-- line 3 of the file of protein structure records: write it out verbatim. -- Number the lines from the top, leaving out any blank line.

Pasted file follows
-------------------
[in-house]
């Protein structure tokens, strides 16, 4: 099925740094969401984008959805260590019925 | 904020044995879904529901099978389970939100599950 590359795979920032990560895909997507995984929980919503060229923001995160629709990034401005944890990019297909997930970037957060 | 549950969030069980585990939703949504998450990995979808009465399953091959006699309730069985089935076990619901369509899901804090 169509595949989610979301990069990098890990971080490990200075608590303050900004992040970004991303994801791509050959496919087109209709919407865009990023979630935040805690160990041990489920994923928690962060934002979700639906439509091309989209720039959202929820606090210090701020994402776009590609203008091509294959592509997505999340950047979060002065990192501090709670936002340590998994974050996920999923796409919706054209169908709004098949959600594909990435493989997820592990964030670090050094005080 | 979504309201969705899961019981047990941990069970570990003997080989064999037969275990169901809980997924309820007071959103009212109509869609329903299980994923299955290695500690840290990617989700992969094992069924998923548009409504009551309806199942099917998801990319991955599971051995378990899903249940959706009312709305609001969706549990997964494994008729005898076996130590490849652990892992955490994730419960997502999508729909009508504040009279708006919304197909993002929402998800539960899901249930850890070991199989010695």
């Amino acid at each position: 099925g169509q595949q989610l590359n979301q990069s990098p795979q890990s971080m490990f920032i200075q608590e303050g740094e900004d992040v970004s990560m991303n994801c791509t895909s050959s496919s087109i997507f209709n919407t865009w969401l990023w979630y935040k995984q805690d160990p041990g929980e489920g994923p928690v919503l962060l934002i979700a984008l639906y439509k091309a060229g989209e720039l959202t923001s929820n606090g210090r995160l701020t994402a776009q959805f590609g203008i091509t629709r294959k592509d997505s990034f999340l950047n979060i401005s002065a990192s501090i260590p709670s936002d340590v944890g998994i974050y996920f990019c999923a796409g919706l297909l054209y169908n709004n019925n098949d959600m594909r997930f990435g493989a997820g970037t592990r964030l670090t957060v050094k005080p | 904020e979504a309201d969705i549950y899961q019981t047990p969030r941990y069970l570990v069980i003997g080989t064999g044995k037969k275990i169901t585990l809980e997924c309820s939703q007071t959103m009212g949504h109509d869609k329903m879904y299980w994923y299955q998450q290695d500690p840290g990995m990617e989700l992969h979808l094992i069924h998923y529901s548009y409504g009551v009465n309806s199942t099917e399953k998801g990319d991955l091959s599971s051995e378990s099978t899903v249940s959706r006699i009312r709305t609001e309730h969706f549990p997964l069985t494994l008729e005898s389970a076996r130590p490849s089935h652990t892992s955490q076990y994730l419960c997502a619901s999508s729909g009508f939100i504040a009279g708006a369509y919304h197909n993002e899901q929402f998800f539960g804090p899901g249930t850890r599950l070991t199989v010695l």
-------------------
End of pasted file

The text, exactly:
């Amino acid at each position: 099925g169509q595949q989610l590359n979301q990069s990098p795979q890990s971080m490990f920032i200075q608590e303050g740094e900004d992040v970004s990560m991303n994801c791509t895909s050959s496919s087109i997507f209709n919407t865009w969401l990023w979630y935040k995984q805690d160990p041990g929980e489920g994923p928690v919503l962060l934002i979700a984008l639906y439509k091309a060229g989209e720039l959202t923001s929820n606090g210090r995160l701020t994402a776009q959805f590609g203008i091509t629709r294959k592509d997505s990034f999340l950047n979060i401005s002065a990192s501090i260590p709670s936002d340590v944890g998994i974050y996920f990019c999923a796409g919706l297909l054209y169908n709004n019925n098949d959600m594909r997930f990435g493989a997820g970037t592990r964030l670090t957060v050094k005080p | 904020e979504a309201d969705i549950y899961q019981t047990p969030r941990y069970l570990v069980i003997g080989t064999g044995k037969k275990i169901t585990l809980e997924c309820s939703q007071t959103m009212g949504h109509d869609k329903m879904y299980w994923y299955q998450q290695d500690p840290g990995m990617e989700l992969h979808l094992i069924h998923y529901s548009y409504g009551v009465n309806s199942t099917e399953k998801g990319d991955l091959s599971s051995e378990s099978t899903v249940s959706r006699i009312r709305t609001e309730h969706f549990p997964l069985t494994l008729e005898s389970a076996r130590p490849s089935h652990t892992s955490q076990y994730l419960c997502a619901s999508s729909g009508f939100i504040a009279g708006a369509y919304h197909n993002e899901q929402f998800f539960g804090p899901g249930t850890r599950l070991t199989v010695l």